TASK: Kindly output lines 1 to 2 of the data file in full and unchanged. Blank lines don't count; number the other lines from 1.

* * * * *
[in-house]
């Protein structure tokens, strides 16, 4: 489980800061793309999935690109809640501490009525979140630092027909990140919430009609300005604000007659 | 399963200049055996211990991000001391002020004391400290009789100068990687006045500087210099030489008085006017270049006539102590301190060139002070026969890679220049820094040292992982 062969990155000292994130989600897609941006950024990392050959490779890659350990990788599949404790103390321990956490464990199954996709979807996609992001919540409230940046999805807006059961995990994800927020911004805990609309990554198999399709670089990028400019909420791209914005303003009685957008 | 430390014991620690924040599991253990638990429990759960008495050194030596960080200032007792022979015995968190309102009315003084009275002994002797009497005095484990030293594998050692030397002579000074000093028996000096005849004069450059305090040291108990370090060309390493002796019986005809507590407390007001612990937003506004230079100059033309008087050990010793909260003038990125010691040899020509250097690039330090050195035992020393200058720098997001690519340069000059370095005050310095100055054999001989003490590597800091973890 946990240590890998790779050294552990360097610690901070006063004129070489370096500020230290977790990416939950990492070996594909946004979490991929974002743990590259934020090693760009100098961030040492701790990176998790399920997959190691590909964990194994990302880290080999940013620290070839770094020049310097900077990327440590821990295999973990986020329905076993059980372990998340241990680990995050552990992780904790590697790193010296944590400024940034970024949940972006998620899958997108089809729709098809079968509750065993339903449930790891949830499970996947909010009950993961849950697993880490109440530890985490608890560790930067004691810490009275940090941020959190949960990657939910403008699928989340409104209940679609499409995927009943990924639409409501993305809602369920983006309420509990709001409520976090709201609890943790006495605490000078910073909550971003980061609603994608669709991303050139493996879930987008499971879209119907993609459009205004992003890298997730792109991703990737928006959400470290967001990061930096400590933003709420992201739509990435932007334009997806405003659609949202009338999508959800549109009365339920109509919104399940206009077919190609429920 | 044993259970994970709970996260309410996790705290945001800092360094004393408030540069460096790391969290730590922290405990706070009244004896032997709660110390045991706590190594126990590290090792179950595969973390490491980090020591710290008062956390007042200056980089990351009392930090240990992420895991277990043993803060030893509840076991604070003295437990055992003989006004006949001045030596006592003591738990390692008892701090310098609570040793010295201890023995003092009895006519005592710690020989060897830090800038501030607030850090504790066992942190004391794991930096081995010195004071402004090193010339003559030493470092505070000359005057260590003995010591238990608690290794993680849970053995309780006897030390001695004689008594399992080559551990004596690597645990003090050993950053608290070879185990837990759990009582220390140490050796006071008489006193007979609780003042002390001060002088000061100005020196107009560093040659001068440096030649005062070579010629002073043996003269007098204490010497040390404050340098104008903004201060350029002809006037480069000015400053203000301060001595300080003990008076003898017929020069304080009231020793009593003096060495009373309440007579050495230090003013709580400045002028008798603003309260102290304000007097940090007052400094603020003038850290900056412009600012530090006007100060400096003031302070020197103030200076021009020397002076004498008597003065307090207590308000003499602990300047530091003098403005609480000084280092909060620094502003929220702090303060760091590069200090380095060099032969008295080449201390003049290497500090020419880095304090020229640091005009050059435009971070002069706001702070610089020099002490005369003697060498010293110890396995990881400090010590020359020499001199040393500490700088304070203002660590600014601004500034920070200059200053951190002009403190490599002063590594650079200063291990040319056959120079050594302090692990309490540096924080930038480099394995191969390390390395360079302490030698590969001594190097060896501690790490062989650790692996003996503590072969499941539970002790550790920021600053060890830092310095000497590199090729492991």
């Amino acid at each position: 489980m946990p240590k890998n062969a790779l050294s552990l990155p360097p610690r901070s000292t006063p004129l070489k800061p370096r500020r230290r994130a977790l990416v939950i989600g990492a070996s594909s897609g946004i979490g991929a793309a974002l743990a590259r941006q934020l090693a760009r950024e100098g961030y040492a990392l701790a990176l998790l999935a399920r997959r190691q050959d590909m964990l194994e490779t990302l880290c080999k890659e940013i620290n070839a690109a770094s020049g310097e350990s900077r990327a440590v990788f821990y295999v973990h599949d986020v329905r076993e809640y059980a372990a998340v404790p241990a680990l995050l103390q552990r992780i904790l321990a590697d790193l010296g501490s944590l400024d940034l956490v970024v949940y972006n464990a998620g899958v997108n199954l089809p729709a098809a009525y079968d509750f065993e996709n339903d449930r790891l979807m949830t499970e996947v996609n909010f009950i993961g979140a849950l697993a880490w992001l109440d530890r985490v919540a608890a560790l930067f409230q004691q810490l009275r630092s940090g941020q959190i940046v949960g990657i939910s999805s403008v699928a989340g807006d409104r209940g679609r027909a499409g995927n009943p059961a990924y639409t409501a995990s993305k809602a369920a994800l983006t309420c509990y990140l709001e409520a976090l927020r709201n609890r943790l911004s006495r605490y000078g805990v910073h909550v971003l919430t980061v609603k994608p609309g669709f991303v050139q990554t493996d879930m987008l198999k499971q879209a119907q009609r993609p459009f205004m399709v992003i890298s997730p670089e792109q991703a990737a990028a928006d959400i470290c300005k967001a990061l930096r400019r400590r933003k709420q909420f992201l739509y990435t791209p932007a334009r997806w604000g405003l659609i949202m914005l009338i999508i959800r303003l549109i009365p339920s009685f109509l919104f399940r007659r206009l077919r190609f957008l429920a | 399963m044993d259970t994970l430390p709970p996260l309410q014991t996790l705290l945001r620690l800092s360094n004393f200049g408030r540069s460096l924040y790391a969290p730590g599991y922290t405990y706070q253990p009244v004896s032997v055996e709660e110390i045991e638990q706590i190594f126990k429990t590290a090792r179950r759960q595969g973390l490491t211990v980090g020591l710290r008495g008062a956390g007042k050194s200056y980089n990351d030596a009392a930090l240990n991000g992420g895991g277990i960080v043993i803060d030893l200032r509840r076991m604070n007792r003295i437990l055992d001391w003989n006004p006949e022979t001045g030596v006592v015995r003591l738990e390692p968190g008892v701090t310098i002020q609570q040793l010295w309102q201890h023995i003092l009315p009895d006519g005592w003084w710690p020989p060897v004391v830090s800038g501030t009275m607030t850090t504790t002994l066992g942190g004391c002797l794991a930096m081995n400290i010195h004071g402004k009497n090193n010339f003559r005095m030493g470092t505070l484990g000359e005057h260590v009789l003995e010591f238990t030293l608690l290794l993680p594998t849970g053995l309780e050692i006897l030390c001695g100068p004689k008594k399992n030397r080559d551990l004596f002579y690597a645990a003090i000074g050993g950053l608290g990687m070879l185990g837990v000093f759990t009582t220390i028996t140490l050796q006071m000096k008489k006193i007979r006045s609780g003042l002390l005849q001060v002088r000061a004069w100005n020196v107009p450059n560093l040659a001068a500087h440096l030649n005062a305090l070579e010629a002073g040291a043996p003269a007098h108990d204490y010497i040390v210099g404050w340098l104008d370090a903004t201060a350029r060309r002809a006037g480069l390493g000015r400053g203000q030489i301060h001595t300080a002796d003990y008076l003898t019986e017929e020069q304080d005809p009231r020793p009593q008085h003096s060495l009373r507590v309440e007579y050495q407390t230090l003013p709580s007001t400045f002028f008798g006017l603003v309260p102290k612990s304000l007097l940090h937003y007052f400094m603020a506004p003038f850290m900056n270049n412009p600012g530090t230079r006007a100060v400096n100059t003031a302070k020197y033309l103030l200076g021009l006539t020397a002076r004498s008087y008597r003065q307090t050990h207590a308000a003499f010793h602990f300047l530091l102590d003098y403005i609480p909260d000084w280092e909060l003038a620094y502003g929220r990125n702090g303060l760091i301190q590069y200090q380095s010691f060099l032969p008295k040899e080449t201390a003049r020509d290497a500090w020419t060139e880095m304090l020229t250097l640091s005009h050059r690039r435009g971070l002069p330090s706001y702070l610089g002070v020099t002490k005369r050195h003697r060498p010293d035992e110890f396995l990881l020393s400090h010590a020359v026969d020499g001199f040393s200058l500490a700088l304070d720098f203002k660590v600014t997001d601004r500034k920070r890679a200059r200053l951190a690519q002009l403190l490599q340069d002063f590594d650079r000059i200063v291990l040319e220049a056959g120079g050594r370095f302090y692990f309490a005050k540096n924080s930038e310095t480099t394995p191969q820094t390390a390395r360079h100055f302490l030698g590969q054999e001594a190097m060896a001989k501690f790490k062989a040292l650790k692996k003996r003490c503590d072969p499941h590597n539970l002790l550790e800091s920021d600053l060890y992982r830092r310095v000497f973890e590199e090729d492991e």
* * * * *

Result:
[in-house]
């Protein structure tokens, strides 16, 4: 489980800061793309999935690109809640501490009525979140630092027909990140919430009609300005604000007659 | 399963200049055996211990991000001391002020004391400290009789100068990687006045500087210099030489008085006017270049006539102590301190060139002070026969890679220049820094040292992982 062969990155000292994130989600897609941006950024990392050959490779890659350990990788599949404790103390321990956490464990199954996709979807996609992001919540409230940046999805807006059961995990994800927020911004805990609309990554198999399709670089990028400019909420791209914005303003009685957008 | 430390014991620690924040599991253990638990429990759960008495050194030596960080200032007792022979015995968190309102009315003084009275002994002797009497005095484990030293594998050692030397002579000074000093028996000096005849004069450059305090040291108990370090060309390493002796019986005809507590407390007001612990937003506004230079100059033309008087050990010793909260003038990125010691040899020509250097690039330090050195035992020393200058720098997001690519340069000059370095005050310095100055054999001989003490590597800091973890 946990240590890998790779050294552990360097610690901070006063004129070489370096500020230290977790990416939950990492070996594909946004979490991929974002743990590259934020090693760009100098961030040492701790990176998790399920997959190691590909964990194994990302880290080999940013620290070839770094020049310097900077990327440590821990295999973990986020329905076993059980372990998340241990680990995050552990992780904790590697790193010296944590400024940034970024949940972006998620899958997108089809729709098809079968509750065993339903449930790891949830499970996947909010009950993961849950697993880490109440530890985490608890560790930067004691810490009275940090941020959190949960990657939910403008699928989340409104209940679609499409995927009943990924639409409501993305809602369920983006309420509990709001409520976090709201609890943790006495605490000078910073909550971003980061609603994608669709991303050139493996879930987008499971879209119907993609459009205004992003890298997730792109991703990737928006959400470290967001990061930096400590933003709420992201739509990435932007334009997806405003659609949202009338999508959800549109009365339920109509919104399940206009077919190609429920 | 044993259970994970709970996260309410996790705290945001800092360094004393408030540069460096790391969290730590922290405990706070009244004896032997709660110390045991706590190594126990590290090792179950595969973390490491980090020591710290008062956390007042200056980089990351009392930090240990992420895991277990043993803060030893509840076991604070003295437990055992003989006004006949001045030596006592003591738990390692008892701090310098609570040793010295201890023995003092009895006519005592710690020989060897830090800038501030607030850090504790066992942190004391794991930096081995010195004071402004090193010339003559030493470092505070000359005057260590003995010591238990608690290794993680849970053995309780006897030390001695004689008594399992080559551990004596690597645990003090050993950053608290070879185990837990759990009582220390140490050796006071008489006193007979609780003042002390001060002088000061100005020196107009560093040659001068440096030649005062070579010629002073043996003269007098204490010497040390404050340098104008903004201060350029002809006037480069000015400053203000301060001595300080003990008076003898017929020069304080009231020793009593003096060495009373309440007579050495230090003013709580400045002028008798603003309260102290304000007097940090007052400094603020003038850290900056412009600012530090006007100060400096003031302070020197103030200076021009020397002076004498008597003065307090207590308000003499602990300047530091003098403005609480000084280092909060620094502003929220702090303060760091590069200090380095060099032969008295080449201390003049290497500090020419880095304090020229640091005009050059435009971070002069706001702070610089020099002490005369003697060498010293110890396995990881400090010590020359020499001199040393500490700088304070203002660590600014601004500034920070200059200053951190002009403190490599002063590594650079200063291990040319056959120079050594302090692990309490540096924080930038480099394995191969390390390395360079302490030698590969001594190097060896501690790490062989650790692996003996503590072969499941539970002790550790920021600053060890830092310095000497590199090729492991």